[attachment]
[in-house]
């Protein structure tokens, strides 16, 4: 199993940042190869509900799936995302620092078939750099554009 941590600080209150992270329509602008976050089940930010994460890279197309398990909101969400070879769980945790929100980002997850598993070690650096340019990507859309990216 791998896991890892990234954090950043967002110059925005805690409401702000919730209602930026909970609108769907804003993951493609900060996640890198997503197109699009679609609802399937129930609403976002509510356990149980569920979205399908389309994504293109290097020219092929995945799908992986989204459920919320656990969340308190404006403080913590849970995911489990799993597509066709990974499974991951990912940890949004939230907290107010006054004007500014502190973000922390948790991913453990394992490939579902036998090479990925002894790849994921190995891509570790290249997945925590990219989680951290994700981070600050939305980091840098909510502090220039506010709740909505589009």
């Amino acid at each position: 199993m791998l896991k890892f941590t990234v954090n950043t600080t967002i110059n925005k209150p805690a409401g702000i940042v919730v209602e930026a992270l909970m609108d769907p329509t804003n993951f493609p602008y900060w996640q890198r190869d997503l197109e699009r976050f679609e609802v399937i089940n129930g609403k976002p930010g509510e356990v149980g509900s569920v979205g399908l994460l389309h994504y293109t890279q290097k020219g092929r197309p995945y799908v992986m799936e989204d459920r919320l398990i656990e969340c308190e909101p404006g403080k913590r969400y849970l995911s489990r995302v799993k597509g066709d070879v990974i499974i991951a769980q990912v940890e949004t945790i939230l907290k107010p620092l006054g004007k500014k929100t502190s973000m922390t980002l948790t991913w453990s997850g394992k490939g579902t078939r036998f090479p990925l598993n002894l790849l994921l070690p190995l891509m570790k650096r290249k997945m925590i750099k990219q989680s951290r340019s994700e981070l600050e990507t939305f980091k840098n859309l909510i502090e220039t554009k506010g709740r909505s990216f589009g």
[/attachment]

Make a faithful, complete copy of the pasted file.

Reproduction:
[in-house]
């Protein structure tokens, strides 16, 4: 199993940042190869509900799936995302620092078939750099554009 941590600080209150992270329509602008976050089940930010994460890279197309398990909101969400070879769980945790929100980002997850598993070690650096340019990507859309990216 791998896991890892990234954090950043967002110059925005805690409401702000919730209602930026909970609108769907804003993951493609900060996640890198997503197109699009679609609802399937129930609403976002509510356990149980569920979205399908389309994504293109290097020219092929995945799908992986989204459920919320656990969340308190404006403080913590849970995911489990799993597509066709990974499974991951990912940890949004939230907290107010006054004007500014502190973000922390948790991913453990394992490939579902036998090479990925002894790849994921190995891509570790290249997945925590990219989680951290994700981070600050939305980091840098909510502090220039506010709740909505589009």
């Amino acid at each position: 199993m791998l896991k890892f941590t990234v954090n950043t600080t967002i110059n925005k209150p805690a409401g702000i940042v919730v209602e930026a992270l909970m609108d769907p329509t804003n993951f493609p602008y900060w996640q890198r190869d997503l197109e699009r976050f679609e609802v399937i089940n129930g609403k976002p930010g509510e356990v149980g509900s569920v979205g399908l994460l389309h994504y293109t890279q290097k020219g092929r197309p995945y799908v992986m799936e989204d459920r919320l398990i656990e969340c308190e909101p404006g403080k913590r969400y849970l995911s489990r995302v799993k597509g066709d070879v990974i499974i991951a769980q990912v940890e949004t945790i939230l907290k107010p620092l006054g004007k500014k929100t502190s973000m922390t980002l948790t991913w453990s997850g394992k490939g579902t078939r036998f090479p990925l598993n002894l790849l994921l070690p190995l891509m570790k650096r290249k997945m925590i750099k990219q989680s951290r340019s994700e981070l600050e990507t939305f980091k840098n859309l909510i502090e220039t554009k506010g709740r909505s990216f589009g």